Around a half hour into the film, among scenes of Dylan being perused by fans and talking to Alan Price and Eric Burdon from The Animals, there is calm. A scene. A moving scene. A scene that embodies the voyeuristic nature of Dont Look Back. A scene that shows Dylan, sitting at his typewriter, pounding away at the keys, not unlike Jack Kerouac, writing On The Road, with his continuous scroll of paper, with Joan Baez, Dylan’s lover and fellow folk singer, sitting, strumming and singing softly It is, in my opinion, DA Pennebaker’s finest piece of film. Capturing Dylan, in a haze of complete and utter concentration, obviously wanting to get whatever he was writing on his typewriter perfect. This was not Dylan the folk singer. Not Dylan the rock star. Not Dylan the poet. But Dylan the person, the human being, just lounging around, writing with his lover by his side serenading him. In the scene, Pennebaker plunged us into a pool of total peace, lifting us out of the hustle and bustle of being on tour with a superstar, and dropping us into a group of friends hanging out. A significant change of mood and atmosphere, done perfectly by Pennebaker.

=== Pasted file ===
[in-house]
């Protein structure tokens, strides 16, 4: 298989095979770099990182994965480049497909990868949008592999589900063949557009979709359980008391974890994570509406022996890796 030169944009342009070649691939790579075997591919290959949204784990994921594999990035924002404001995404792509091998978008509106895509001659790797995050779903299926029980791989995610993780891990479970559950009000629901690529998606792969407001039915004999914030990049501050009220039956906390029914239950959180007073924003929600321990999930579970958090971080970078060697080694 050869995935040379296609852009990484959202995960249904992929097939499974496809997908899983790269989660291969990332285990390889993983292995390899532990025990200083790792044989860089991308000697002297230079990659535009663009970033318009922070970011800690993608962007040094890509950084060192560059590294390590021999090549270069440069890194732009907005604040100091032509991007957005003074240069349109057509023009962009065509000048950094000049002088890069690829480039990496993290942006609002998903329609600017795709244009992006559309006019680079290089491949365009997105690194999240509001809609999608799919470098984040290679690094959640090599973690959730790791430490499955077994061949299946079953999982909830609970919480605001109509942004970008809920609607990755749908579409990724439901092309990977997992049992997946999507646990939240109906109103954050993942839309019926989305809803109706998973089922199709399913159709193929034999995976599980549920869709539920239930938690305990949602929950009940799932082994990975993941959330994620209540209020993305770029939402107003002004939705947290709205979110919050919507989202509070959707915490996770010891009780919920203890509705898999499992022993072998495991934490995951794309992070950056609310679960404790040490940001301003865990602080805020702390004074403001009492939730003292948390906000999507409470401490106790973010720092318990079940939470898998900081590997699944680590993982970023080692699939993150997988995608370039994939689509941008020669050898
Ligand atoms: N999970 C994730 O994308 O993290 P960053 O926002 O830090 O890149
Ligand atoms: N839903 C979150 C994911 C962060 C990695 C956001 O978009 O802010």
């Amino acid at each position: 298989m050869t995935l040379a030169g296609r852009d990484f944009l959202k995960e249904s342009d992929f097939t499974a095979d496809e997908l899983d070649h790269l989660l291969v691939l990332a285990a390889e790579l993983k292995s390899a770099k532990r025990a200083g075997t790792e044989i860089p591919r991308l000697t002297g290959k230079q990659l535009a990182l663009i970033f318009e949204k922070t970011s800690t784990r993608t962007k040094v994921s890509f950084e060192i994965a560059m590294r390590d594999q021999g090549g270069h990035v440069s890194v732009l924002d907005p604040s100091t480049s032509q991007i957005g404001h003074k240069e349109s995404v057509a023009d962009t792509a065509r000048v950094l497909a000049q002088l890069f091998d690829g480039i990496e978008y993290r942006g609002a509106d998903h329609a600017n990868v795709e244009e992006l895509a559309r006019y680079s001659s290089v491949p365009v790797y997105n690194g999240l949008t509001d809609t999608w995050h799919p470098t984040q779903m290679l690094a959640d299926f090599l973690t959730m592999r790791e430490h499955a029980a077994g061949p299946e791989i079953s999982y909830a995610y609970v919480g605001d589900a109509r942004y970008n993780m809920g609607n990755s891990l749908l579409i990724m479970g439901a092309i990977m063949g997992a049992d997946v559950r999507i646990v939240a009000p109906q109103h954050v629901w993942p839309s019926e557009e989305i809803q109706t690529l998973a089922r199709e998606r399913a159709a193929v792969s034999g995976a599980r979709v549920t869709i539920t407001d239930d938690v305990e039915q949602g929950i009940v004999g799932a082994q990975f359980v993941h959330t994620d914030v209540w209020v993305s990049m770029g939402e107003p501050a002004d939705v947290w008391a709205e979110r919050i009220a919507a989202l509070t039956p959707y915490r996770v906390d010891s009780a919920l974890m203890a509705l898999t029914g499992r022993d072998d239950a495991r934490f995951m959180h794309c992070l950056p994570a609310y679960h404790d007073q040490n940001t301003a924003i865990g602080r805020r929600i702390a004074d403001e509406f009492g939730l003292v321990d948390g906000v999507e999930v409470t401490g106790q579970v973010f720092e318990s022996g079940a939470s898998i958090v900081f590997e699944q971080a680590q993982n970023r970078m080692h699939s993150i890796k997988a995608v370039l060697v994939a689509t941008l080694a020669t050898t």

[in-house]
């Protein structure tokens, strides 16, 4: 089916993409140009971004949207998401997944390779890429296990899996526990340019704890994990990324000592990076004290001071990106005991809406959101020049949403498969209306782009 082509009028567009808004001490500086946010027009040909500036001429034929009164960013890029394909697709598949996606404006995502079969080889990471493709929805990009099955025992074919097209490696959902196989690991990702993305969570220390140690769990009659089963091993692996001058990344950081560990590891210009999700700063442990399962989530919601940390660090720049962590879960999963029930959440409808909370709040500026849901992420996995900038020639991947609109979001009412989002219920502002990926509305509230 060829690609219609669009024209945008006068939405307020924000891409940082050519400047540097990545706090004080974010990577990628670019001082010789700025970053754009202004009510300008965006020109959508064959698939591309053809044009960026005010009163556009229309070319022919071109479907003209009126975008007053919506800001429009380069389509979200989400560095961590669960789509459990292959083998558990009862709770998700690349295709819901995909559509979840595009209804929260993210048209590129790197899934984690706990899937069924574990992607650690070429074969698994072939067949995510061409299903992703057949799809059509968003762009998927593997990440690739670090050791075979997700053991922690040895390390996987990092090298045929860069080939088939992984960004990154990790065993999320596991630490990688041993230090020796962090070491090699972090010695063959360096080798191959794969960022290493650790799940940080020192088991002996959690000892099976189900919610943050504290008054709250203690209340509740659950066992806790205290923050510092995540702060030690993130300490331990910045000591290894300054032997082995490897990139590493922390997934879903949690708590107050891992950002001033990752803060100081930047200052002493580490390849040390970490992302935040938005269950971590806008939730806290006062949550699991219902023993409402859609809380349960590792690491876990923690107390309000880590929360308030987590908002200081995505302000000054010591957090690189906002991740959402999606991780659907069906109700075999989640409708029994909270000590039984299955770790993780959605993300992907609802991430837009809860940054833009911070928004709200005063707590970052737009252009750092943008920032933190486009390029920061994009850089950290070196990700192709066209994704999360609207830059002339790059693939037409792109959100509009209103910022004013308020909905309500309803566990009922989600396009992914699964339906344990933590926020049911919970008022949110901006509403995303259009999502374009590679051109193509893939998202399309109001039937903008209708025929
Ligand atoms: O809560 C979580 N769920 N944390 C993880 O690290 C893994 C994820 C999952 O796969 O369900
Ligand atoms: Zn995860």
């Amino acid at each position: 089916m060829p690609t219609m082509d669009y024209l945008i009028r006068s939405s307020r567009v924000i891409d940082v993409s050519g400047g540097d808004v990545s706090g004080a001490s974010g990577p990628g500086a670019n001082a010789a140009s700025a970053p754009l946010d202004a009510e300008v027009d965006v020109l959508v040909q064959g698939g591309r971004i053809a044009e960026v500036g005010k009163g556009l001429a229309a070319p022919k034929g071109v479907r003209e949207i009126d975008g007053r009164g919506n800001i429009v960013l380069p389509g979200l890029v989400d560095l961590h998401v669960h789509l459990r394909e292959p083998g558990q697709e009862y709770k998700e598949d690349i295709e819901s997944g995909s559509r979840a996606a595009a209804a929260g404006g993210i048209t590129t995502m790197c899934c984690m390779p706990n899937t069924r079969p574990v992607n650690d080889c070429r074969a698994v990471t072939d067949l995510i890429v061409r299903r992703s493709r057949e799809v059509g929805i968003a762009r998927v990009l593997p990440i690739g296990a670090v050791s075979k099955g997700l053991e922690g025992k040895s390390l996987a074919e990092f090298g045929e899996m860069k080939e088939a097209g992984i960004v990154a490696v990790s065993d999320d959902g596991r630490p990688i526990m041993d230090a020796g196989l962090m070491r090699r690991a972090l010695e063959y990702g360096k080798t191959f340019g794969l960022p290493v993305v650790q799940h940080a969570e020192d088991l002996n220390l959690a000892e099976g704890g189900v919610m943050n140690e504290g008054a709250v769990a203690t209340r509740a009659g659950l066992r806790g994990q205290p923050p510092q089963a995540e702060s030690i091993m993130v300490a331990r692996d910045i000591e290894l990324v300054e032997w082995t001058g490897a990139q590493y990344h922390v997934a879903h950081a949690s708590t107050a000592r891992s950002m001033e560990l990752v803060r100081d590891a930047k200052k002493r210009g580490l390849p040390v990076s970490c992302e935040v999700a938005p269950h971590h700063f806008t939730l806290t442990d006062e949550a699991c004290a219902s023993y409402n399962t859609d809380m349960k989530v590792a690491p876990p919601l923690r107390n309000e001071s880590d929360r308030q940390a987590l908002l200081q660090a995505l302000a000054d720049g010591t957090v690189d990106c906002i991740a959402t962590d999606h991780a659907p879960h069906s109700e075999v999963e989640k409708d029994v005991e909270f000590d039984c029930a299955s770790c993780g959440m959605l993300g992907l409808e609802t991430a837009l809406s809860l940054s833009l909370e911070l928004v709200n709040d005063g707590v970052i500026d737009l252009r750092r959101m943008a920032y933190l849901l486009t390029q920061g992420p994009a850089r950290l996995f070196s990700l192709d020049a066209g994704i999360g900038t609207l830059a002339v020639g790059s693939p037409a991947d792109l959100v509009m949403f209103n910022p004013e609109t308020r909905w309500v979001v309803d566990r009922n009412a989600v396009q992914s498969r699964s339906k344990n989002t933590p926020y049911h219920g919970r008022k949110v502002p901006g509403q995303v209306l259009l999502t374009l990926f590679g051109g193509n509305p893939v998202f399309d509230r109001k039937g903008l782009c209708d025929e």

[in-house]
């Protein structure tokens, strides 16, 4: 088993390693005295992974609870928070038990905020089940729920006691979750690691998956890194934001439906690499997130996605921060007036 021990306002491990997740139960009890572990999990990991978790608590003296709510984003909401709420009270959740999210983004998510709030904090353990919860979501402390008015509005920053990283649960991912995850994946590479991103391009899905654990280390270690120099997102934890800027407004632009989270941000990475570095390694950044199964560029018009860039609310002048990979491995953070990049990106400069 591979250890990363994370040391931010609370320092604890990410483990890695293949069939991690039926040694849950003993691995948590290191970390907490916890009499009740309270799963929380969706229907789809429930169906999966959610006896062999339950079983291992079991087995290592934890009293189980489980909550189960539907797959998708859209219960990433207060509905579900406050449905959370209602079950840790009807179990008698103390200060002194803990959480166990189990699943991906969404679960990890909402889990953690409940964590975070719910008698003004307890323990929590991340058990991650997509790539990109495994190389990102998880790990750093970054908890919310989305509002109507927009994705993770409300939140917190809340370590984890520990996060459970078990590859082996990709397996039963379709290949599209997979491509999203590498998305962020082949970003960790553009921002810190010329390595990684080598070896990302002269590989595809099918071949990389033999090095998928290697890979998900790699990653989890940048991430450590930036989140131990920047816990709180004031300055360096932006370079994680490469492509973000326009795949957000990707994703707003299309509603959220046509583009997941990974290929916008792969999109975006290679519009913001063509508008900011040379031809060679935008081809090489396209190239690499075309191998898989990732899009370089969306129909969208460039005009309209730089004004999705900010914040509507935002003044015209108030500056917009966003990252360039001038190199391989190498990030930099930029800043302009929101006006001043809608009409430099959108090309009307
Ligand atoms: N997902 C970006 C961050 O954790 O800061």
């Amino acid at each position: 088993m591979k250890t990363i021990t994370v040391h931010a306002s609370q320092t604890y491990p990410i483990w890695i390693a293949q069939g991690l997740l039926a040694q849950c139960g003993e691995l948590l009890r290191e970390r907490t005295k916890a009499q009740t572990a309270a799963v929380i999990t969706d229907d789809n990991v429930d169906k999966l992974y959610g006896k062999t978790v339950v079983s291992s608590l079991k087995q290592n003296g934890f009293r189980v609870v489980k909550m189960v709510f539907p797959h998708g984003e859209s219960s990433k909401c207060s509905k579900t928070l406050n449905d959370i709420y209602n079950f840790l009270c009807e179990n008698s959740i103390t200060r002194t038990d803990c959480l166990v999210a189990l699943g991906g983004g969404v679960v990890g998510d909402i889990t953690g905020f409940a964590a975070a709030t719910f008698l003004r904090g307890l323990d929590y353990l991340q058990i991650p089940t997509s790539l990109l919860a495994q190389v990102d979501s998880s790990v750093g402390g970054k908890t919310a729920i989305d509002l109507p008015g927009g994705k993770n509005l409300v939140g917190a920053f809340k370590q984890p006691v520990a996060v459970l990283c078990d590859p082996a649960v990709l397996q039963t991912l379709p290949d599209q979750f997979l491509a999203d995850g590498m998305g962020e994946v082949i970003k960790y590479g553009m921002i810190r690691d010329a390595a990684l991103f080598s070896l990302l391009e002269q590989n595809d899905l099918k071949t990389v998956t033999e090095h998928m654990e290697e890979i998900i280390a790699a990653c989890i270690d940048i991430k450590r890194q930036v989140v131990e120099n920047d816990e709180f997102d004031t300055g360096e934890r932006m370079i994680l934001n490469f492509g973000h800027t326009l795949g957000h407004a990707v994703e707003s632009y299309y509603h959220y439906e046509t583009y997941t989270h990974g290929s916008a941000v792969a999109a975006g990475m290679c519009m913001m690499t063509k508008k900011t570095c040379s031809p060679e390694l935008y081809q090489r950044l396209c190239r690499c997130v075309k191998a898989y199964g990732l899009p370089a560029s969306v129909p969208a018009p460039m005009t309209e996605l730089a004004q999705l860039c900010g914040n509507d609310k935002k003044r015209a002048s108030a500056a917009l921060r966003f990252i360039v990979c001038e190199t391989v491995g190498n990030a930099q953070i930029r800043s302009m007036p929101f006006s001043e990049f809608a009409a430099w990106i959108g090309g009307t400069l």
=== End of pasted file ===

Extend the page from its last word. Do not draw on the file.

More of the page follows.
And just like that. We are lifted out of the pool. And thrown back into the madness and confusion that is Dylan’s 1965 Tour of England. We are greeted by the headline “Dylan Digs Donovan”. Ironic considering that in an earlier seen Dylan had joked about Donovan, making fun of him and his music. This scene is Pennebaker showing us Dylan. Warts ‘n’ all. In some ways humanizing him, proving once again that he is a real person, one who is not perfect, one who will take the Mickey and play jokes on you.
Another good example of these “Warts ‘n’ all” scenes, is one in which Dylan jousts verbally with a science student about the idea of friends. While at first it seems as if Dylan is trying to irritate the student. Yet, if one was to analyze the scene, it shows Dylan’s skill with words, all he is doing is taking what the student is saying, and turning it on it’s head, using them in a manner that shows Dylan to be very intelligent.